(CNN) — Is your Facebook password the same as the one for your Twitter account? You could be asking for trouble. Some recent high-profile Twitter hacks serve as good reminders that both prominent and everyday social media users have to take precautions.
Not everyone has millions of Twitter followers, and not everyone’s tweets or hacked Twitter accounts can move markets.
Still, any user can take basic precautions to protect social media passwords, to avoid ugly hacks and stolen personal information, not to mention sparing followers and friends from spam.
First, don’t be lazy about passwords. Have a different one for each social media account. That way, if hackers get into one platform, they can’t get access to all of them.
If it’s too tough to memorize all of those number, letter and symbol combinations, consider an app that can manage them like “One Password” for Apple, Android and Windows, or “One Safe” for Apple products.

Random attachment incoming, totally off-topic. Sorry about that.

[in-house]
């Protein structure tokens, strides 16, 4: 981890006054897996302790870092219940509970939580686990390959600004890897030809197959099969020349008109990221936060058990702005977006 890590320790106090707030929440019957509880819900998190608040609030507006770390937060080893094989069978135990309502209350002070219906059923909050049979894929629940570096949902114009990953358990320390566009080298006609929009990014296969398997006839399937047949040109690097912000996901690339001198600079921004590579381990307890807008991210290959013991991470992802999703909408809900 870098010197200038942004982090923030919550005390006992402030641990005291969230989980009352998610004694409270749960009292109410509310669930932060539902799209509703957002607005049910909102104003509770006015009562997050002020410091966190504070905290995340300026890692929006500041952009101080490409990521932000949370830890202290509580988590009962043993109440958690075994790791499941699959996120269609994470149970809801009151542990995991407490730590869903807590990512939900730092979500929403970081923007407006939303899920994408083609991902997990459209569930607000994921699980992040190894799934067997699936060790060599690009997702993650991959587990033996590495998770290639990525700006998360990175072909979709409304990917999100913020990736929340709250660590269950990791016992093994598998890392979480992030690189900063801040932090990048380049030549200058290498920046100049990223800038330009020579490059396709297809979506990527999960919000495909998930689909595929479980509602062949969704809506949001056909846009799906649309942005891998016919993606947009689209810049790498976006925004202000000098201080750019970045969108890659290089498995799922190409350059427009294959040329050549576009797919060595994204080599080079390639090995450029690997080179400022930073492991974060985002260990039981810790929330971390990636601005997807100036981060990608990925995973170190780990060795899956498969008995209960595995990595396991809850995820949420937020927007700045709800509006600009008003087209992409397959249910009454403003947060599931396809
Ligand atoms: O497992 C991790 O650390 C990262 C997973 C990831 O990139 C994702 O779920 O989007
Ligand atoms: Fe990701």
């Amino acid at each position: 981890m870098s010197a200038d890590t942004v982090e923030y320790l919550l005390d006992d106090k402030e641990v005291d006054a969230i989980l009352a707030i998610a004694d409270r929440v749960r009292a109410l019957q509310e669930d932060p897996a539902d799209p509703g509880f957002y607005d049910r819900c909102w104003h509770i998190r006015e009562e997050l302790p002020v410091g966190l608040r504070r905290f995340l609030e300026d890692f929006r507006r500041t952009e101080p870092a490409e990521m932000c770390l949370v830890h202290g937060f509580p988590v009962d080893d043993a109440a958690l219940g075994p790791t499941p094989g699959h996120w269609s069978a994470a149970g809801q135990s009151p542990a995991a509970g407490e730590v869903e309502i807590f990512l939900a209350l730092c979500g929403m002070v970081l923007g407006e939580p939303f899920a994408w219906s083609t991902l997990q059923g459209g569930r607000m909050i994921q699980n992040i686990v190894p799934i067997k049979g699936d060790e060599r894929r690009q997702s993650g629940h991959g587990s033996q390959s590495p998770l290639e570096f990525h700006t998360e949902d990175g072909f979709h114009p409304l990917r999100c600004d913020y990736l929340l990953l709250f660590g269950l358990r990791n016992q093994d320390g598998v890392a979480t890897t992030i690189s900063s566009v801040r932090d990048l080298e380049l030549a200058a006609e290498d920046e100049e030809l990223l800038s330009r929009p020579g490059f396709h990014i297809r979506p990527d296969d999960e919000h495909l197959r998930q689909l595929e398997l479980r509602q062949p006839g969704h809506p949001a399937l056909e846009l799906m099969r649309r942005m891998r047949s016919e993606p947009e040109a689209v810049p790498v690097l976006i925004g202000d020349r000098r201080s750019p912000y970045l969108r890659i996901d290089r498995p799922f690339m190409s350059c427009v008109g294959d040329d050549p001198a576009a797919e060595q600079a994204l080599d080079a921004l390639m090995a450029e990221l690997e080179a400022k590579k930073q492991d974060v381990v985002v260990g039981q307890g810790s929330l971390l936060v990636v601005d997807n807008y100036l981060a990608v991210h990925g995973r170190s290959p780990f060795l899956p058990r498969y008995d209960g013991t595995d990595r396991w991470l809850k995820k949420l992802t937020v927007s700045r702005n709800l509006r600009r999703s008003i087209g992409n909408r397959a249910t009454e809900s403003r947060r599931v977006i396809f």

One of the sneakiest hacker tricks of late: those direct messages or Twitter mentions that appear to be from a connection, and ask things like, “Hey, is this you in this picture?”
It’s not, but it’s tempting to click on the accompanying link and when users do, suddenly, a hacker can have entry.
And if you’ve simply stopped using an online platform, account or service, delete it completely. Fewer passwords mean fewer opportunities to get hacked.